Tweh v. Green et al

Filing 41

MEMORANDUM. Signed by Judge George Levi Russell, III on 8/16/13. (c/m af 8/16/13)(amf, Deputy Clerk)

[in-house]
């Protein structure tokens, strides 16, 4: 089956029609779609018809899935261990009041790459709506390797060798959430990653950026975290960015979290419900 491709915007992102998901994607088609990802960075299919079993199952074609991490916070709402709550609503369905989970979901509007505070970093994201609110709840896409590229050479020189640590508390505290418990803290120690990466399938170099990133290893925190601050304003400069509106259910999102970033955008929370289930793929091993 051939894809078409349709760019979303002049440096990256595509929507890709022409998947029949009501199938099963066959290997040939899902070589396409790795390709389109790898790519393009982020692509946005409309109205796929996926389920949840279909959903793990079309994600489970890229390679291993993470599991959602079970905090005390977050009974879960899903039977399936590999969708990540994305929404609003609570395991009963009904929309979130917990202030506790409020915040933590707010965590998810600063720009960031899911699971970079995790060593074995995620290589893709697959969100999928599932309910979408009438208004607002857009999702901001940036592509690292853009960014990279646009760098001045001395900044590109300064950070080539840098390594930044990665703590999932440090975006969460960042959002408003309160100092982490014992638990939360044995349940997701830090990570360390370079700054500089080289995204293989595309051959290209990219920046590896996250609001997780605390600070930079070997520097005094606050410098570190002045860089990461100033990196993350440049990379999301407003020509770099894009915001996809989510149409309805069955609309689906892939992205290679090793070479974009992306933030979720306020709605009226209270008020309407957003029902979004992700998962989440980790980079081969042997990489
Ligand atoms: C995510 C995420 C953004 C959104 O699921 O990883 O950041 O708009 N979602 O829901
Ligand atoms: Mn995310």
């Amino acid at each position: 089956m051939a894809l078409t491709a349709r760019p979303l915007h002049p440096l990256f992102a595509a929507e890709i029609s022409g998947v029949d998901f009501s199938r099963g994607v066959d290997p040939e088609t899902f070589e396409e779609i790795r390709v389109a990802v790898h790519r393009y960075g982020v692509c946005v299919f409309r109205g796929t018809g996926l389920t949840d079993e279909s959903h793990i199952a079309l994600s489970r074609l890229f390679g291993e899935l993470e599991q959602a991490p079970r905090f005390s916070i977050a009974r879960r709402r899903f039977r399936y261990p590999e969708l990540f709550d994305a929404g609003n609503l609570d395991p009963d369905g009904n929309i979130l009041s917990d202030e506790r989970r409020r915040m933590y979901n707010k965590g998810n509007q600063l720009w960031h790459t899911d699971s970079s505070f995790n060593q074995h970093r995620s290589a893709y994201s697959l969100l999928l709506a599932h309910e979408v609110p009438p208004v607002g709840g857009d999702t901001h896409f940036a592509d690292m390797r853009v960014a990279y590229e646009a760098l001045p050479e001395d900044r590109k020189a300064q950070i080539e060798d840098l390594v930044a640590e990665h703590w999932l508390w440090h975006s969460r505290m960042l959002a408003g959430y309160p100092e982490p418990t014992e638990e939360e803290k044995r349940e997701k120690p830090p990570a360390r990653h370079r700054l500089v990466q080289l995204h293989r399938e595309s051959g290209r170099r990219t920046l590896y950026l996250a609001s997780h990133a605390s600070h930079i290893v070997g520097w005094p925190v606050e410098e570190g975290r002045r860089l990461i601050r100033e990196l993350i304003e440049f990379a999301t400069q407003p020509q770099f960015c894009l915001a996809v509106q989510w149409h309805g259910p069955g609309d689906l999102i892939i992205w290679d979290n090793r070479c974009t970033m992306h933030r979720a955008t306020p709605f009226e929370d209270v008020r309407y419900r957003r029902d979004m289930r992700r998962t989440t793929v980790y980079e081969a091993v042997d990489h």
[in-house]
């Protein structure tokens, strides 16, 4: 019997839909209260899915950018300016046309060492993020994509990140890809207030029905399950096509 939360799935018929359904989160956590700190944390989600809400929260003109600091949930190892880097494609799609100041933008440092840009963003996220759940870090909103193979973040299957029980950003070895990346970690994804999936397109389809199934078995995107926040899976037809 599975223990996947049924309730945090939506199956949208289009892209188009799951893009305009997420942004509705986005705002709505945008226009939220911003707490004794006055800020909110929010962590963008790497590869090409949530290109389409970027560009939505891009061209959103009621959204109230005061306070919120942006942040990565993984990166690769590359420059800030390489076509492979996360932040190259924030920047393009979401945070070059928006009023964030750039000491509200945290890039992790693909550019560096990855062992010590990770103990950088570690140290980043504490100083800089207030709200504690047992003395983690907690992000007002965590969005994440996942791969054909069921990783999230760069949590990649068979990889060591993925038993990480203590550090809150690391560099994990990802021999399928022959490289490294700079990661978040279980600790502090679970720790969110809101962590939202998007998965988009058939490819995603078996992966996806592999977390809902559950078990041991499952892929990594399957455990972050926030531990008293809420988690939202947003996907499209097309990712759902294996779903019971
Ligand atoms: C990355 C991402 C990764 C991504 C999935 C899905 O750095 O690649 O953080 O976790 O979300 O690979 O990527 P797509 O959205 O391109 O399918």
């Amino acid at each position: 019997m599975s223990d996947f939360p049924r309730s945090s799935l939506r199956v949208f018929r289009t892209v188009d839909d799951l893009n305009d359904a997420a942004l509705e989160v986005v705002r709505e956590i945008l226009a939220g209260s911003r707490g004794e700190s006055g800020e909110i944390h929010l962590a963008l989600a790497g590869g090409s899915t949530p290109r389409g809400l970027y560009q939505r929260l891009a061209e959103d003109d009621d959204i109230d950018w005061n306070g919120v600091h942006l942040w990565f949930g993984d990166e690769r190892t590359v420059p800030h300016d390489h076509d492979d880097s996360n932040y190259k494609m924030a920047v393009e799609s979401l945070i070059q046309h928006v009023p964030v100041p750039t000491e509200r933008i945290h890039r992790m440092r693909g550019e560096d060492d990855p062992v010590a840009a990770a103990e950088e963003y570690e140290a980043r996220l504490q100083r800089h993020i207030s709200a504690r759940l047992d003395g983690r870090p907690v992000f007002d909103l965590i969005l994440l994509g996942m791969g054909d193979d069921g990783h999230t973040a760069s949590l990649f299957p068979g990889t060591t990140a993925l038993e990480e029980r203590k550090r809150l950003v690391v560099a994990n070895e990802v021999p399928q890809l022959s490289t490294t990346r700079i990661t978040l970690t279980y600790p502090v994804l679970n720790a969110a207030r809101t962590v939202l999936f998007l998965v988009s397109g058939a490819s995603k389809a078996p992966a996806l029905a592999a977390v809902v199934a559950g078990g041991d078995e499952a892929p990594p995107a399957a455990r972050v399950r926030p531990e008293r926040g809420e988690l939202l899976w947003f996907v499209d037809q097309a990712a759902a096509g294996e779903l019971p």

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IN THE UNITED STATES DISTRICT COURT FOR THE DISTRICT OF MARYLAND THOMAS N. TWEH, #366680 * Plaintiff * v * MR. ROBERT GREEN, et al. Civil Action No. GLR-12-2360 * Defendants *** MEMORANDUM Plaintiff Thomas N. Tweh (“Tweh”) filed the above-captioned Complaint pursuant to 42 U.S.C. § 1983. Defendants Robert Green, Captain Harold Payne, Corporal Rafiq A. Muhammad, Sergeant Michael Tate, and Anthony Sturgess (the “County Defendants”), by their attorney, filed a Motion to Dismiss, or in the Alternative for Summary Judgment. (ECF No. 13). Plaintiff has responded.1 (ECF No. 35). After review of the papers and applicable law, the Court determines that a hearing is unwarranted. See Local Rule 105.6 (D. Md. 2011). For the reasons that follow, the dispositive motion will be GRANTED. Background Tweh, an inmate currently confined at the Roxbury Correctional Institution, filed the instant Complaint alleging that he was denied adequate medical care and subjected to excessive force while housed at the Montgomery County Correctional Facility (“MCCF”). Plaintiff alleges 1 Defendants Sheriff’s Deputy Green and Sheriff Deputy Sangco have been served with the Complaint. Their Answer has not yet been received. Defendants Jeffers, Dr. Dadgar, Dr. Davaris and P.A. Stansbury have not been served with the Complaint. Plaintiff will be directed to assist the Court in obtaining service or process on Dadgar, Davaris and Stansbury. For the reasons that follow Plaintiff’s clams against Jeffers will be dismissed. that Warden Robert Green (“Green”) was negligent in failing to properly supervise the employees of MCCF. Compl. ¶ 1, ECF No. 1. Plaintiff states that he had medical authorization to be double handcuffed. He alleges that Sergeant Michael Tate (“Sgt. Tate”) violated the policy of MCCF in failing to verify that Plaintiff was authorized to be so handcuffed. Plaintiff states that Sgt. Tate observed Plaintiff was in pain from the use of a single set of handcuffs on September 24, 2010, but “scold[ed] him stating, ‘It was your fault for forgetting your authorization and you would have to suffer for it.’” Plaintiff states that as a result of Sgt. Tate’s action he suffered damage to both shoulders. Id. ¶ 2. Plaintiff further alleges that on October 10, 2010, Sgt. Tate began harassing and intimidating him by having other officers wake him on four occasions in October and November 2010, at 2:00 a.m. which deprived him of needed sleep. Plaintiff further alleges that on November 22, 2010, Sgt. Tate verbally harassed him with unspecified abusive language and subjected him to intimidation. Plaintiff alleges this occurred in retaliation for his having filed a grievance against Sgt. Tate for the September 24, 2010 handcuffing incident. Id. Plaintiff alleges that Captain Harold Payne (“Cpt. Payne”) failed to investigate Plaintiff’s complaints regarding Sgt. Tate. Plaintiff states that despite Cpt. Payne’s assurances, he failed to prevent similar incidences regarding double handcuffing from occurring. Id. ¶ 3. Plaintiff alleges Corporal Rafiq A. Muhammad (“Cpl. Muhammad”) “wrote a malicious disciplinary report” against him on July 30, 2010. Plaintiff also alleges that Cpl. Muhammad denied him medical care by refusing to double handcuff Plaintiff on that date so he could be transported to an outside medical appointment. Id. ¶ 5. 2 Plaintiff alleges that on December 6, 2010, Sgt. Jeffers threatened him for refusing to be handcuffed in the back. Plaintiff alleges that Sgt. Jeffers should have known that he had authorization for alternative handcuffing. He claims that his property, including the alternative handcuffing authorization, was taken from him while he was on segregation. Plaintiff states that Sgt. Jeffers “threatened to call the goon squad to rough him up” before he attempted to verify Plaintiff’s medical authorization for alternative handcuffing. Plaintiff states that “the officer at the desk eventually called medical after over 5 minutes of pleading with Sgt. Jeffers to verify that he had a handcuffing authorization.” Id. ¶ 4. Plaintiff alleges that he spoke with Mr. Anthony Sturgess (Sturgess ) on three occasions in September and October, 2010. He states that Sturgess told him that he “knew what [Plaintiff] was trying to do” and he “would be ready for [Plaintiff] when the time comes...” Id. ¶ 6. Plaintiff alleges that Sturgess had the ability to resolve Plaintiff’s medical complaints but failed to do so advising Plaintiff that he was not obligated to follow the recommendations of the surgeon. Plaintiff further alleges that Sturgess advised him that he was scheduled to see an orthopedic surgeon for his shoulder injury but that never occurred.2 Id. Defendants’ version of events offer additional information. During the time at issue, MCCF was implementing a not yet fully functional computer program which would allow staff to verify medical authorizations. Def.’s Motion to Dismiss Ex. 3. at 1, ECF 13. As such, the practice in place required inmates to be in possession of their medical authorization indicating a need for alternative cuffing. If the inmate failed to possess the authorization he would be denied the alternative cuffing. Id., Ex. 3 and 4. That policy was provided to Plaintiff and contains 2 The remainder of Plaintiff’s Complaint details allegations against the deputy sheriffs and medical staff and need not be recounted here. 3 mandatory language advising the inmate of the necessity of possessing the authorization for the authorization to be effective. Id. MCCF inmates who are being transferred to outside appointments are handcuffed by Montgomery County Sheriff’s deputies rather than by MCCF correctional staff. The Sheriff’s Office policy is to use a single set of handcuffs behind the back. Id., Exs. 1-3. On July 30, 2010, Plaintiff was scheduled for an outside medical appointment. Id., Ex. 2. Cpl. Muhammad escorted Plaintiff, without handcuffs, to Processing for transport by sheriff’s deputies. Id. The deputies had conducted a pat-down search of Plaintiff and attempted to handcuff Plaintiff with one set of handcuffs when Plaintiff refused to comply with the orders. Plaintiff stated he was refusing to be handcuffed because he had a medical authorization to be handcuffed in front. Plaintiff did not have the authorization with him and the medical unit was contacted in order to verify Plaintiff’s statement. Medical staff indicated there was no order permitting Plaintiff to be handcuffed in front. The deputies advised Plaintiff that he would not be transported unless he was handcuffed behind his back. Plaintiff refused to be handcuffed in back and the deputies refused to transport him. Cpl. Muhammad filled out an adjustment report detailing the exchange and charging Plaintiff with a rule infraction for refusing to follow direction from MCCF staff and sheriff’s deputies. Id. Plaintiff received a hearing on the infraction and was found not guilty of the charge. Id., Ex. 3. On September 24, 2010, Sgt. Tate was working in the Traffic Office in the Processing area of MCCF, coordinating the transportation of MCCF inmates to the custody of the Montgomery County’s Sheriff’s Office. Id. Ex. 1. Sgt. Tate heard a commotion in the Processing area. He came out of the Traffic Office and observed Plaintiff refusing to be 4 handcuffed by sheriff’s deputies. Id. Sgt. Tate instructed Plaintiff to comply with the deputy. Plaintiff responded that, for medical reasons, he needed two sets of handcuffs. Sgt. Tate asked whether Plaintiff had the medical authorization slip. Plaintiff responded, “No, but it hasn’t been a problem before!” Id. Sgt. Tate informed Plaintiff he was required to be in possession of his paperwork but he would call medical to verify the authorization. Approximately five minutes after contacting the medical unit, Sgt. Tate received verification that Plaintiff had authorization to use two sets of handcuffs. When Sgt. Tate exited the Traffic Office to confer with the sheriff’s deputies, he was advised that the matter had been taken care of. Sgt. Tate saw Plaintiff walking out of Processing to board the transport van along with other inmates but did not notice whether Plaintiff was single or double cuffed. Id. Sgt. Tate avers that he was not responsible for handcuffing Plaintiff and in fact did not handcuff Plaintiff. Id. Sturgess is the Health Services Administrator with MCCF. Id., Ex. 6. He is a registered nurse and family nurse practitioner. Id. Plaintiff was incarcerated at MCCF from March 18, 2010 to December 22, 2010. MCCF is staffed with nurses who are county employees. MCCF contracts with physicians to provide inmates on-site medical care, treatment, diagnostics, and oversight of MCCF non-physician medical staff. Independently contracted physicians have authority to review, accept, reject, or modify recommendations of outside medical providers. Sturgess’s position requires him to defer to the medical decisions of the physicians contracted by MCCF. Id. Sturgess avers that he has reviewed Plaintiff’s medical records which reveal that during Plaintiff’s incarceration he was seen by members of the MCCF medical department or outside medical providers approximately 98 times. Plaintiff’s myriad of complaints concerned skin 5 rashes, reading glasses, renal sonograms, dental care, and care for his chronic conditions. Plaintiff was provided consultations with nursing staff, independent contract physicians, and outside physicians. He was provided numerous diagnostic tests including blood work, x-rays, MRI, cardiac testing, renal sonograms, and pre-operative screening. Plaintiff was also provided medications which included maintenance medication for his chronic conditions as well as pain medications. Plaintiff received medication on a daily basis. He also received physical therapy for his low back. Id. In regard to Plaintiff’s shoulder complaints, medical records demonstrate that on July 27, 2010, a nurse practitioner employed with MCCF wrote an order referring Plaintiff to Daniel Lahr, M.D. an orthopedic specialist for evaluation of his shoulder complaint. Plaintiff was provided analgesic medication and muscle relaxants. Plaintiff was scheduled to see Dr. Lahr on July 30, 2010, but due to issues discussed above regarding authorization for alternative handcuffing he was not transported to the appointment. Id. On August 15, 2010, Dr. Dadgar, an independent medical provider, adjusted Plaintiff’s pain medicine and muscle relaxants. Id. On September 3, 2010, Sturgess requested Plaintiff be seen by an orthopedic doctor regarding his shoulder complaints. Id. On September 10, 2010, Plaintiff was evaluated by Dr. Daniel Lahr who recommended arthroscopic surgery to Plaintiff’s left shoulder and indicated it could be scheduled at Plaintiff’s convenience. Id., Ex. 5. On October 11, 2010, Dr. Dadgar issued an order to schedule Plaintiff’s surgery. On October 19, 2010, Dr. Lahr provided MCCF with the pre-operative requirements which needed to be completed by November 5, 2010 as the surgery was scheduled for November 12, 2010. Id., Ex. 6. On November 12, 2010, prior to the scheduled surgery, Plaintiff experienced an irregular 6 heartbeat which necessitated that the surgery be cancelled and Plaintiff was transported to Shady Grove Hospital for two days of cardiac monitoring. Id. On November 19, 2010, MCCF medical staff again coordinated with Dr. Lahr’s office to reschedule Plaintiff’s surgery. The surgery was then set for December 7, 2010. Dr. Lahr’s office advised that Plaintiff’s pre-operative clearance was current but he would need proof of cardiac clearance for the surgery. On November 26, 2010, Dr. Dadgar requested a cardiology consult for Plaintiff’s pre-operative clearance. On December 1, 2010, Plaintiff was transported to an outside provider for cardiac testing. He was cleared for surgery. Id. On December 3, 2010, Dr. Lahr’s office contacted MCCF and cancelled the surgery. Dr. Lahr was next available for surgery on December 14, 2010, but Plaintiff was scheduled to appear in the Circuit Court for Montgomery County for sentencing on that date. Dr. Lahr’s next available date for surgery was December 22, 2010, however that was the date the Maryland Department of Corrections was to take custody of Plaintiff. Id., Ex. 6. Standard of Review A. Motion to Dismiss The purpose of a motion to dismiss pursuant to Fed. R. Civ. P. 12(b)(6) is to test the sufficiency of the plaintiff’s complaint. See Edwards v. City of Goldsboro, 178 F.3d 231, 243 (4th Cir. 1999). In reviewing the complaint in light of a Motion to Dismiss pursuant to Fed. R. Civ. Proc. 12(b)(6) the court accepts all well-pleaded allegations of the complaint as true and construes the facts and reasonable inferences derived therefrom in the light most favorable to the plaintiff. Venkatraman v. REI Sys., Inc., 417 F.3d 418, 420 (4th Cir. 2005); Ibarra v. United States, 120 F.3d 472, 473 (4th Cir. 1997); Mylan Labs., Inc. v. Matkari, 7 F.3d 1130, 1134 (4th 7 Cir. 1993). Rule 8(a)(2) of the Federal Rules of Civil Procedure requires only a Ashort and plain statement of the claim showing that the pleader is entitled to relief.@ Migdal v. Rowe PriceFleming Int=l Inc., 248 F.3d 321, 325-26 (4th Cir. 2001). However, the aggregation of the specific criteria set forth in Rules 8, 9, 11, and 12 of the Federal Rules of Civil Procedure indicate that complaints must be justified by both law and fact. Francis v. Giacomelli, 588 F.3d 186, 193 (4th Cir. 2009). The Supreme Court of the United States explained a Aplaintiff=s obligation to provide the >grounds= of his >entitlement to relief= requires more than labels and conclusions, and a formulaic recitation of the elements of a cause of action will not do.@ Bell Atl. Corp. v. Twombly, 550 U.S. 544, 555 (2007) (internal citations omitted). Nonetheless, the complaint does not need Adetailed factual allegations@ to survive a motion to dismiss. Id. Instead, Aonce a claim has been stated adequately, it may be supported by showing any set of facts consistent with the allegations in the complaint.@ Id. at 563. Thus, a complaint need only state Aenough facts to state a claim to relief that is plausible on its face.@ Id. 570. The court need not, however, accept unsupported legal allegations, see Revene v. Charles County Comm'rs., 882 F.2d 870, 873 (4th Cir. 1989), legal conclusions couched as factual allegations, see Papasan v. Allain, 478 U.S. 265, 286 (1986), or conclusory factual allegations devoid of any reference to actual events, see United Black Firefighters v. Hirst, 604 F.2d 844, 847 (4th Cir. 1979). To survive a motion to dismiss, “a complaint must contain sufficient factual matter, accepted as true, to ‘state a claim to relief that is plausible on its face.’” Ashcroft v. Iqbal, 556 U.S.662, 678 (2009) (quoting Bell Atlantic Corp. v. Twombly, 550 U.S. 544, 570 (2007)). “A claim has facial plausibility when the plaintiff pleads factual content that allows the 8 court to draw the reasonable inference that the defendant is liable for the misconduct alleged.” Iqbal, at 678. “But where the well-pleaded facts do not permit the court to infer more than the mere possibility of misconduct, the complaint has alleged-but it has not ‘show[n]’-‘that the pleader is entitled to relief.’” Id. at 679 (quoting Fed. R. Civ. P. 8(a)(2)). B. Summary Judgment Summary Judgment is governed by Fed. R. Civ. P. 56(a) which provides that “[t]he court shall grant summary judgment if the movant shows that there is no genuine dispute as to any material fact and the movant is entitled to judgment as a matter of law.” Fed. R. Civ. P. 56(a). This does not mean that any factual dispute will defeat the motion, “[b]y its very terms, this standard provides that the mere existence of some alleged factual dispute between the parties will not defeat an otherwise properly supported motion for summary judgment; the requirement is that there be no genuine issue of material fact. Anderson v. Liberty Lobby, Inc., 477 U. S. 242, 247-48 (1986) (emphasis in original). AThe party opposing a properly supported motion for summary judgment >may not rest upon the mere allegations or denials of [his] pleadings,= but rather must >set forth specific facts showing that there is a genuine issue for trial.=@ Bouchat v. Baltimore Ravens Football Club, Inc., 346 F.3d 514, 525 (4th Cir. 2003) (alteration in original) (quoting Fed. R. Civ. P. 56(e)). The court should Aview the evidence in the light most favorable to . . . the nonmovant, and draw all inferences in her favor without weighing the evidence or assessing the witness= credibility.@ Dennis v. Columbia Colleton Med. Ctr., Inc., 290 F.3d 639, 644-45 (4th Cir. 2002). The court must, however, also abide by the Aaffirmative obligation of the trial judge to prevent factually unsupported claims and defenses from proceeding to trial.@ Bouchat, 346 F.3d at 526 (internal 9 quotation marks omitted) (quoting Drewitt v. Pratt, 999 F.2d 774, 778-79 (4th Cir. 1993), and citing Celotex Corp. v. Catrett, 477 U.S. 317, 323-24 (1986)). In Anderson v. Liberty Lobby, Inc., 477 U.S. 242, 249 (1986) the Supreme Court explained that in considering a motion for summary judgment, the Ajudge=s function is not himself to weigh the evidence and determine the truth of the matter but to determine whether there is a genuine issue for trial.@ A dispute about a material fact is genuine Aif the evidence is such that a reasonable jury could return a verdict for the nonmoving party.@ Id. at 248. Thus, Athe judge must ask himself not whether he thinks the evidence unmistakably favors one side or the other but whether a fair-minded jury could return a verdict for the [nonmoving party] on the evidence presented.@ Id. at 252. The moving party bears the burden of showing that there is no genuine issue as to any material fact. No genuine issue of material fact exists if the nonmoving party fails to make a sufficient showing on an essential element of his or her case as to which he or she would have the burden of proof. See Celotex Corp. v. Catrett, 477 U.S. 317, 322-23 (1986). Therefore, on those issues for which the nonmoving party has the burden of proof, it is his or her responsibility to confront the summary judgment motion with an affidavit or other similar evidence showing that there is a genuine issue for trial. Analysis A. Respondeat Superior Plaintiff=s Complaint against Green and Cpt. Payne is based solely upon the doctrine of respondeat superior. There is no respondeat superior liability in claims arising under 42 U.S.C. ' 1983. See Love-Lane v. Martin, 355 F.3d 766, 782 (4th Cir. 2004) (no respondeat superior 10 liability under '1983); see also Trulock v. Freeh, 275 F.3d 391, 402 (4th Cir. 2001) (no respondeat superior liability in a Bivens suit). Liability of supervisory officials must be “premised on >a recognition that supervisory indifference or tacit authorization of subordinates= misconduct may be a causative factor in the constitutional injuries they inflict on those committed to their care.=@ Baynard v. Malone, 268 F.3d 228, 235 (4th Cir. 2001), citing Slakan v. Porter, 737 F.2d 368, 372 (4th Cir. 1984). Supervisory liability under ' 1983 must be supported with evidence that (1) the supervisor had actual or constructive knowledge that his subordinate was engaged in conduct that posed a pervasive and unreasonable risk of constitutional injury to citizens like the plaintiff, (2) the supervisor=s response to the knowledge was so inadequate as to show deliberate indifference to or tacit authorization of the alleged offensive practices, and (3) there was an affirmative causal link between the supervisor=s inaction and the particular constitutional injury suffered by the plaintiff. See Shaw v. Stroud, 13 F.3d 791, 799 (4th Cir. 1994). Plaintiff has pointed to no action or inaction on the part of Green or Cpt. Payne that resulted in a constitutional injury, and accordingly, his claims against them shall be dismissed. B. Eighth Amendment The Eighth Amendment prohibits Aunnecessary and wanton infliction of pain@ by virtue of its guarantee against cruel and unusual punishment. Gregg v. Georgia, 428 U.S. 153, 173 (1976).3 AScrutiny under the Eighth Amendment is not limited to those punishments authorized 3 Plaintiff’s status during his incarceration at MCCF is unclear. The constitutional protections afforded a pre-trial detainee as provided by the Fourteenth Amendment are co-extensive with those provided by the Eighth Amendment. See Bell v. Wolfish, 441 U.S. 520, 535 (1979). ADue process rights of a pretrial detainee are at least as great as the eighth amendment protections available to the convicted prisoner.@ Hill v. Nicodemus, 979 F.2d 987, 991 (4th Cir. 1992), citing Martin v. Gentile, 849 F.2d 863, 870 (4th Cir. 1988); see also Riley v. Dorton, 115 F.3d 1159, 1167 (4th Cir. 1997) (pre-trial detainee=s Fourteenth Amendment right with respect to excessive force is similar to 11 by statute and imposed by a criminal judgment.@ De=Lonta v. Angelone, 330 F.3d 630, 633 (4th Cir. 2003) citing Wilson v. Seiter, 501 U.S. 294, 297 (1991). In order to state a claim for denial of medical care, a plaintiff must demonstrate that the actions of the defendants or their failure to act amounted to deliberate indifference to a serious medical need. See Estelle v. Gamble, 429 U.S. 97, 106 (1976).4 Deliberate indifference to a serious medical need requires proof that, objectively, the prisoner plaintiff was suffering from a serious medical need and that, subjectively, the prison staff was aware of the need for medical attention but failed to either provide it or ensure the needed care was available. Farmer v. Brennan, 511 U.S. 825, 837 (1994). The subjective component requires Asubjective recklessness@ in the face of the serious medical condition. Farmer, 511 U.S. at 839B 40. ATrue subjective recklessness requires knowledge both of the general risk, and also that the conduct is inappropriate in light of that risk.@ Rich v. Bruce, 129 F.3d 336, 340 n. 2 (4th Cir. 1997). AActual knowledge or awareness on the part of the alleged inflicter . . . becomes essential to proof of deliberate indifference >because prison officials who lacked knowledge of a risk cannot be said to have inflicted punishment.=@ Brice v. Virginia Beach Correctional Center, 58 F.3d 101, 105 (4th Cir. 1995), quoting Farmer, 511 U.S. at 844. If the requisite subjective knowledge is established, an official may avoid liability Aif [he] responded reasonably to the risk, even if the harm was not ultimately averted.@ Farmer, 511 U.S. at 844. Reasonableness of the actions taken must be judged in light of the risk the defendant actually knew at the time. Brown, 240 F.3d at 390; citing Liebe v. Norton, 157 F.3d 574, 577 (8th Cir. 1998) (focus must be on precautions prisoner=s Eighth Amendment right). 4 The United States Court of Appeals for the Fourth Circuit “has concluded that denial-of medical-care claims asserted by pre-trial detainees are [also] governed by the deliberate indifference standard.” Patten v. Nichols, 274 F.3d 829, 834 (4th Cir. 2001). 12 actually taken in light of suicide risk, not those that could have been taken). Plaintiff’s allegation that Sgt. Tate, Cpl. Muhammad, and Sgt. Jeffers were deliberately indifferent to his serious medical need is refuted by the record. It is undisputed that at the times at issue Plaintiff did not have with him, as required by MCCF policy, the medical authorization that he be double handcuffed. Sgt. Tate and Cpl. Muhammad aver that they, or someone working with them, contacted medical staff to verify Plaintiff’s cuffing status. Cpl. Muhammad was unable to verify that Plaintiff was required to be cuffed in front, as Plaintiff had claimed. Sgt. Tate verified Plaintiff’s order for double cuffing but when he returned to advise the deputies, he was advised that the matter was resolved and Plaintiff was already handcuffed and under escort. In both cases, Defendants did not have knowledge of Plaintiff’s medical order, but endeavored to discern the status of same. Once they verified Plaintiff’s handcuffing status they attempted to communicate that information to the deputies in charge of transporting Plaintiff. Sgt. Tate responded reasonably to the risk, once apprised of same, by attempting to advise the deputies of the double cuffing order. That the harm was not ultimately averted, is unfortunate, but does not create liability on behalf of Sgt. Tate. See Farmer, 511 U.S. at 844. Cpl. Muhammad was unable to verify Plaintiff’s alternate handcuffing status and as such cannot be said to have had subjective knowledge of a risk of harm to Plaintiff. Plaintiff concedes that during the incident with Sgt. Jeffers his cuffing status was also verified and ultimately he was not handcuffed in back. No harm came to Plaintiff during the incident with Cpl. Muhammad or Sgt. Jeffers as in both cases Plaintiff was not subjected to single handcuffing in the back. Plaintiff’s allegation that Sturgess failed to provide necessary medical treatment for his shoulder injury is likewise belied by the record. The evidence before the Court demonstrates that 13 Plaintiff has received constitutionally-adequate medical care while housed at MCCF from March 18, 2010 to December 22, 2010, as to his shoulder injury. Plaintiff has been evaluated regularly regarding his shoulder injury. His care was coordinated with an outside orthopedic surgeon. He was regularly provided pain medication and the medical staff coordinated with the surgeon to schedule his surgery. His surgery was delayed due to Plaintiff’s cardiac problems, the surgeon’s scheduling difficulties, Plaintiff’s court appearance, and ultimately by his transfer out of the custody of MCCF. With respect to Sturgess, his conduct also does not establish an actual intent or reckless disregard for Plaintiff=s medical need. The delays that occurred do not appear to be deliberate, nor have they resulted in harm to Plaintiff. In granting summary judgment, the Court does not imply that Plaintiff is not entitled to medical treatment for his serious condition. The right to treatment, however, is “limited to that which may be provided upon a reasonable cost and time basis and the essential test is one of medical necessity and not simply that which may be considered merely desirable.” (emphasis added). Bowring v. Godwin, 551 F.2d 44, 47-48 (4th Cir. 1977) The surgeon indicated that Plaintiff’s surgery could be scheduled at Plaintiff’s convenience. The delays in scheduling were all outside the control of Sturgess and MCCF. “Disagreements between an inmate and a physician over the inmate's proper medical care do not state a § 1983 claim unless exceptional circumstances are alleged.” Wright v. Collins, 766 F.2d 841, 849 (4th Cir. 1985), citing Gittlemacker v. Prasse, 428 F.2d 1, 6 (3rd Cir. 1970). There are no exceptional circumstances in this case. Plaintiff has been evaluated repeatedly and provided appropriate tests, therapies, and medication. Accordingly, Sturgess is entitled to summary judgment as to Plaintiff’s Eighth Amendment claim. 14 C. Harassment and Retaliation A[N]ot all undesirable behavior by state actors is unconstitutional.@ Pink v. Lester, 52 F.3d 73, 75 (4th Cir. 1995). Verbal abuse of inmates by guards, including aggravating language, without more, states no constitutional claim. See Collins v. Cundy, 603 F.2d 825, 827 (10th Cir. 1979) (sheriff laughed at inmate and threatened to hang him); Blades v. Schuetzle, 302 F.3d 801, 805 (8th Cir. 2002) (racial slurs). The threats alleged in this case are not condoned by this court, but fall short of acts forbidden by the Fourth, the Fourteenth, or the Eighth Amendments. See Pink v. Lester, 52 F.3d 73, 75 (1995). Accordingly, Plaintiff’s allegations that Sgt. Tate and Sgt. Jeffers threatened and harassed him, without more, fail to state a claim. In order to prevail on a claim of retaliation, Plaintiff Amust allege either that the retaliatory act was taken in response to the exercise of a constitutionally protected right or that the act itself violated such a right.@ Adams v. Rice, 40 F.3d 72, 75 (4th Cir. 1994). A>A complaint which alleges retaliation in wholly conclusory terms may safely be dismissed on the pleading alone.=@ Gill v. Mooney, 824 F.2d 192, 194 (2d Cir. 1987) (quoting Flaherty v. Coughlin, 713 F.2d 10, 13 (2d Cir. 1983)); Pierce v. King, 918 F.Supp. 932, 943 (E.D.N.C. 1996) (conclusory allegations of retaliation insufficient to state claim). Plaintiff offers nothing in support of his claim that Sgt. Tate’s having dorm officers, on four occasions, wake him early to remind him to bring his medical authorization was in retaliation for his having filed a grievance against him. “In the prison context, we treat [claims of retaliation] with skepticism because ‘every act of discipline by prison officials is by definition ‘retaliatory’ in the sense that it responds directly to prisoner misconduct.” Cochran v. Morris, 73 F.3d 1310, 1317 (4th Cir. 1996). Plaintiff cannot prevail on this claim. 15 Additionally, Cpl. Muhammad avers that he did not write a false infraction against Plaintiff. Plaintiff does not claim that his right to due process was violated during the resulting adjustment proceedings. Rather, Plaintiff makes vague and conclusory allegations that a Afalse@ infraction was filed against him. Conclusory statements are insufficient to survive a motion to dismiss. In any event Plaintiff received a hearing as to the disciplinary charge lodged by Cpl. Muhammad and was found not guilty of the charge. No injury was caused as a result of the allegedly false infraction report and Plaintiff’s claim is subject to dismissal. D. Failure to Comply with Prison Policy To the extent Plaintiff alleges Sgt. Tate did not follow MCCF policy in verifying Plaintiff’s handcuffing authorization, his claim fails. To the extent any written directive was not followed to the letter, the adoption of procedural guidelines does not give rise to a liberty interest. Thus, the failure to follow regulations does not, in and of itself, result in a violation of due process. See Culbert v. Young, 834 F.2d 624, 628 (7th Cir. 1987).5 Conclusion For the reasons stated, summary judgment is granted in favor of County Defendants. Plaintiff’s Complaint against Jeffers shall be dismissed. A separate Order shall be entered in accordance with this Memorandum. August 16, 2013 /s/ _____________________________ George L. Russell, III United States District Judge 5 Regardless of any alleged violations of internal regulations, the law is settled that the failure to follow a prison directive or regulation does not give rise to a federal claim, if constitutional minima are met. See Myers v. Kelvenhagen, 97 F.3d 91, 94 (5th Cir. 1996). 16